Infectiously Optimistic - "3 New Favorite Food Allergy-Friendly and Additive-Free Finds"


This post is part of IO’s new Top Three Thursday weekly series.

These days, even gluten free, “allergy friendly” products possess ingredient lists that look more like a laundry list of things found in a chemistry lab.

Xanthan gum…guar gum…Carrageenan…

Where exactly do these ingredients come from? I can’t recall ever seeing a xanthan tree, and I’m quite certain that I’ve never heard of anyone needing to go home and water their carrageenan bush. When committing to an unprocessed, allergen-free diet, it’s stealthy additives like these that hide amidst other ingredients on “all natural” labels that can sabotage our efforts to feel better and maintain a clean diet and lifestyle.

After a little digging and a whole lot of reading, it becomes clear that xanthan gum, guar gum, carrageenan and their mysterious relatives are anything but “natural”. Typically used as thickening agents, they’re crafted in a lab, most often extracted from ingredients that are either fermented, genetically modified, or take up a spot on the notorious “top 8” allergen list. Xanthan gum, arguably the most concerning of gluten free food additives, is derived from a combination of the fermentation process of the bacteria Xanthomonas Campestris and corn sugar (1,2). Combining the bacteria responsible for the black rot that occurs on cruciferous vegetables with the food that is most often genetically modified in our country sounds like a recipe for unpleasant side effects (2, 3). For many, it’s just that. Xanthan gum has been associated with a variety of symptoms such as intestinal upset, bloating, dizziness, and intense head pain. If that isn’t concerning enough, xanthan gum is processed using isopropanol, a neurotoxin, and has also been linked to a number of infant deaths (4,5). Needless to say, it won’t be making its way into my mid-afternoon snack any time soon.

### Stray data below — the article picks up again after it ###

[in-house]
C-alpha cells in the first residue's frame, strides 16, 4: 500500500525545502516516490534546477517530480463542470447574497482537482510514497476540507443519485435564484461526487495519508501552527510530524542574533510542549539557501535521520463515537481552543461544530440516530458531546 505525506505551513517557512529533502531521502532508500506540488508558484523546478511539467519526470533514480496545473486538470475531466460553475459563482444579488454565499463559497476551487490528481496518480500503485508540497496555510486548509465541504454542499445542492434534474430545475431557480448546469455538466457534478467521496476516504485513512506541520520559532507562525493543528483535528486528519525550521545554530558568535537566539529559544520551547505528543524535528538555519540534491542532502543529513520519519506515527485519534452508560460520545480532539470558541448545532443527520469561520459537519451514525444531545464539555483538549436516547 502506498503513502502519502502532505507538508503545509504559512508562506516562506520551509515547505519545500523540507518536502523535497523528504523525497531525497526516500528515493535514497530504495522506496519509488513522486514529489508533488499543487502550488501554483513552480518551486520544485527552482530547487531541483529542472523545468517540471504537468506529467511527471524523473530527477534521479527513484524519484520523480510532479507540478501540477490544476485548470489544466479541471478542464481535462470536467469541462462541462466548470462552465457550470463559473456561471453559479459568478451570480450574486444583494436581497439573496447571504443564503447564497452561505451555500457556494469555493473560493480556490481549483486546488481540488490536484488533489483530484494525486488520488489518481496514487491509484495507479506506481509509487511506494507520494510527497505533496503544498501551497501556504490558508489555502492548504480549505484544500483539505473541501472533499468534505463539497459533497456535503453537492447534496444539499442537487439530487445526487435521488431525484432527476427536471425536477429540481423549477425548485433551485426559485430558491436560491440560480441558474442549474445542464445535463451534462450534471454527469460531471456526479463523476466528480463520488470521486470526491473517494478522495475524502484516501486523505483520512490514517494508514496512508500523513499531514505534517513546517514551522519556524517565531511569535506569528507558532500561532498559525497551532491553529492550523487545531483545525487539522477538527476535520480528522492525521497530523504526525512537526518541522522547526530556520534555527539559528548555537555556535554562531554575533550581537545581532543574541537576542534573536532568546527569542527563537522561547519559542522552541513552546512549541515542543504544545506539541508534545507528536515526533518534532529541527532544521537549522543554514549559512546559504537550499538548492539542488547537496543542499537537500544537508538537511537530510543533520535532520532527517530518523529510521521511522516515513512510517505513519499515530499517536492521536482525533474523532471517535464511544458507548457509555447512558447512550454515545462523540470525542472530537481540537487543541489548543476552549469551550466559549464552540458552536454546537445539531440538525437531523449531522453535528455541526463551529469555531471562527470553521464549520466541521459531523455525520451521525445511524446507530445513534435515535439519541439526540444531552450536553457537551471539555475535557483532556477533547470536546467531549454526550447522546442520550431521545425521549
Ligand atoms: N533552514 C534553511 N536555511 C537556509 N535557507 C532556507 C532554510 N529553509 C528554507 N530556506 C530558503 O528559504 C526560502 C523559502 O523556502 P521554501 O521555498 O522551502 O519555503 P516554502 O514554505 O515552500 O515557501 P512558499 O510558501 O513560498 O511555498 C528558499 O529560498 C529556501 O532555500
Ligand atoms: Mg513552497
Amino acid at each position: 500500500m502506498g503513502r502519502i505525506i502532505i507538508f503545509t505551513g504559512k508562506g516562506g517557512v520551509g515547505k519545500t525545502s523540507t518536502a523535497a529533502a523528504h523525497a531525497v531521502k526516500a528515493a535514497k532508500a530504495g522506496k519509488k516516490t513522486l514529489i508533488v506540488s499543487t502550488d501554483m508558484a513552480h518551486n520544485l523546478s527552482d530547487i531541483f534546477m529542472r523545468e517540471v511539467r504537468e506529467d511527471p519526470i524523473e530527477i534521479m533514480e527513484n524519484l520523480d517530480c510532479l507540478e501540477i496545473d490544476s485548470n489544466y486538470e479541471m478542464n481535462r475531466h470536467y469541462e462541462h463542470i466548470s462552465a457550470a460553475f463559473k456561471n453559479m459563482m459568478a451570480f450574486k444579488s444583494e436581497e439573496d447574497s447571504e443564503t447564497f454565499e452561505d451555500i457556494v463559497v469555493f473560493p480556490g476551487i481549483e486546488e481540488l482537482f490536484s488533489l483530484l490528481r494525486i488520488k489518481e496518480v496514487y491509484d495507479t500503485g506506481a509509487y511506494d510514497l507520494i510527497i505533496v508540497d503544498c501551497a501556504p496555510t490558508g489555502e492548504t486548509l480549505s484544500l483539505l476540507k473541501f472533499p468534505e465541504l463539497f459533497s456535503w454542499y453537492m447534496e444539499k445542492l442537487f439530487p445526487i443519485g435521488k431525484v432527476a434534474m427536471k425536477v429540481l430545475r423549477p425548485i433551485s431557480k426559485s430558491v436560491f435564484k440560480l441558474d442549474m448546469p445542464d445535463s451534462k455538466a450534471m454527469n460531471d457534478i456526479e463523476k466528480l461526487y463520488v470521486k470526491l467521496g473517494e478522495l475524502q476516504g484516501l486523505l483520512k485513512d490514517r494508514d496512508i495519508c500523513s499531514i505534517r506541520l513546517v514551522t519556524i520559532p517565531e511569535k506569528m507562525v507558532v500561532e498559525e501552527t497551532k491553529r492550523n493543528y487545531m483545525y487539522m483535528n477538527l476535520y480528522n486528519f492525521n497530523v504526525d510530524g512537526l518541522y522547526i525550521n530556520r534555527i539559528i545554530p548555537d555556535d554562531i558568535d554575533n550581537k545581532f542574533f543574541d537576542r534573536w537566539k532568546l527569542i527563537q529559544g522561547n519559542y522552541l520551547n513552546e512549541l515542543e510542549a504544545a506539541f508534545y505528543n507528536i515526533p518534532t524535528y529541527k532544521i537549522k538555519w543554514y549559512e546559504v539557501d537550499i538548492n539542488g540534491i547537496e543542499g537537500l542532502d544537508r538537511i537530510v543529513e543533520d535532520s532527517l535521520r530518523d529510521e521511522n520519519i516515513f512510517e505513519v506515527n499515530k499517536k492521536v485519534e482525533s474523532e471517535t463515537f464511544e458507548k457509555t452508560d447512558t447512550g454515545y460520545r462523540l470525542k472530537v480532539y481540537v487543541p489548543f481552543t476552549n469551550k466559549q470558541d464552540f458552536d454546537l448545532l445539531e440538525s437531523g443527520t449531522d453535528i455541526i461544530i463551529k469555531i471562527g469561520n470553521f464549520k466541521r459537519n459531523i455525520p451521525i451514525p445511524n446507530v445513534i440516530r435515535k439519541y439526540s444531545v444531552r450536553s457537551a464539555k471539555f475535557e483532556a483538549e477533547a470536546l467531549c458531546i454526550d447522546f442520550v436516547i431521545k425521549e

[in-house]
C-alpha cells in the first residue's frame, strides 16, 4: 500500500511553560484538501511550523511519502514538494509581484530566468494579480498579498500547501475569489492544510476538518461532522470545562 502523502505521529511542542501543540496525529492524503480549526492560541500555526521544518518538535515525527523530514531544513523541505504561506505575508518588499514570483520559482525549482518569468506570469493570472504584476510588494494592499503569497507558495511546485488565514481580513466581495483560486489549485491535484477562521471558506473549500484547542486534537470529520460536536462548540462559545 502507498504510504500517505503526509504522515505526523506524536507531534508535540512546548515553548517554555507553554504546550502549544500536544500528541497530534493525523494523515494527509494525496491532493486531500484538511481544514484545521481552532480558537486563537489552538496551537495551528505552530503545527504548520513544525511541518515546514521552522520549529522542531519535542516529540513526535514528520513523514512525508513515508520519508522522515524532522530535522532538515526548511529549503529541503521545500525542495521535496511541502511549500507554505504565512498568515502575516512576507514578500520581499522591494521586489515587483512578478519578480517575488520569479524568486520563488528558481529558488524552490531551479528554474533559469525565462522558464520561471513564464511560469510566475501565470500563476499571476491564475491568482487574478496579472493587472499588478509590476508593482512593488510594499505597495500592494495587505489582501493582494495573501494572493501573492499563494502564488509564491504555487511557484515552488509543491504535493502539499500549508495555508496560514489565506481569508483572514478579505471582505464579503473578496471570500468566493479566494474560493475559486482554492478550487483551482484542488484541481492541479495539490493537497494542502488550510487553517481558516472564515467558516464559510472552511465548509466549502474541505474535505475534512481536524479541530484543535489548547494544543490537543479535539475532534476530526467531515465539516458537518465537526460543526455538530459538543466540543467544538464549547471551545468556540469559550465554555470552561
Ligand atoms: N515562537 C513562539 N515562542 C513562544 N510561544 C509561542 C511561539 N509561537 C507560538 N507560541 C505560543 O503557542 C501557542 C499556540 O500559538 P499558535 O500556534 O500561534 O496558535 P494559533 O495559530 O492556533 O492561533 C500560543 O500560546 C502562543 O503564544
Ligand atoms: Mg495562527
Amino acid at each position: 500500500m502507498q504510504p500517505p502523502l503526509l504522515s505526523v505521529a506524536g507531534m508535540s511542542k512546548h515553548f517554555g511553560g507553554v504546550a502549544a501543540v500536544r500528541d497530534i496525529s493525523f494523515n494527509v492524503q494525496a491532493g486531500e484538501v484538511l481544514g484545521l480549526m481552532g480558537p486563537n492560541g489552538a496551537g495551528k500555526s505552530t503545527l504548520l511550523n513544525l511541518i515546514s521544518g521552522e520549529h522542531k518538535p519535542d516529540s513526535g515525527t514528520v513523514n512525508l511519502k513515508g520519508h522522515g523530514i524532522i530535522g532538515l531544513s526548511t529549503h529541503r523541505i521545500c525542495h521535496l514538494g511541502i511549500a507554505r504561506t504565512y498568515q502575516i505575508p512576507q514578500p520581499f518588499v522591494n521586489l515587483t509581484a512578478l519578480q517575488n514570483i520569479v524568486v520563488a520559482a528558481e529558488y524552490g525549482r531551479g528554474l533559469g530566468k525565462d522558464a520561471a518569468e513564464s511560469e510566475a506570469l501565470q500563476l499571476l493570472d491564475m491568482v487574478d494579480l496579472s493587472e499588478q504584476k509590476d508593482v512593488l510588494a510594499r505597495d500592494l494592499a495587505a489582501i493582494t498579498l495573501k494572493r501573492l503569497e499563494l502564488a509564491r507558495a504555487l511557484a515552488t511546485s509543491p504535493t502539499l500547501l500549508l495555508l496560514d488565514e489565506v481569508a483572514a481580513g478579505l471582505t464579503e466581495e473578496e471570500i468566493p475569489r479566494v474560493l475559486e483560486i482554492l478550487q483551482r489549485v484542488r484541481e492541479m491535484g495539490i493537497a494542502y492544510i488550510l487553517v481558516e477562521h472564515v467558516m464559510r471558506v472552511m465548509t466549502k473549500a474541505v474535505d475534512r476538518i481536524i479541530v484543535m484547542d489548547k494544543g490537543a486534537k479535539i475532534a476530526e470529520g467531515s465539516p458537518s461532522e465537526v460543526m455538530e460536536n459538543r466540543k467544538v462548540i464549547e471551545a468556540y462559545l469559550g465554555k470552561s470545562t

Neither will Guar gum or Carrageenan. Guar gum is derived from a legume, unsuitable for those with allergies to peanuts and other foods associated with the legume family. It comes from a plant that is a “cousin” to soy, and is often genetically modified as much of our country’s soy is suspected to be. Moreover, Guar Gum has historically been used as a laxative, and has a history of triggering digestive upset, allergic rhinitis, breathing issues and asthmatic episodes (6). Guar Gum, Xanthan Gum and Carrageenan, all highly processed ingredients, develop a high glutamic acid content during production. Glutamic acid is likely responsible for the many adverse reactions to these additives, given that glutamic acid in excess is an excitotoxin, which not only cause a vast array of neurological symptoms, but cause systemic inflammation and dysfunction triggered by the glutamate receptors in organs and tissue throughout the body(7). In Carrageenan‘s case, a derivative of processed seaweed, documented gastrointestinal inflammatory responses have raised legitimate concern. In addition to being high in glutamic acid, in medical studies Carrageenan has also proven to depress macrophage activity and increase histamine, and has also alarmingly acted as a potent carcinogen in studies on rats(8,9). This isn’t unlike the infamous additive MSG; Guar Gum, Xanthan Gum and Carrageenan have actually been suspected to contain MSG and are often produced in the same laboratory as the detrimental and highly toxic ingredient.

What is safe to eat?!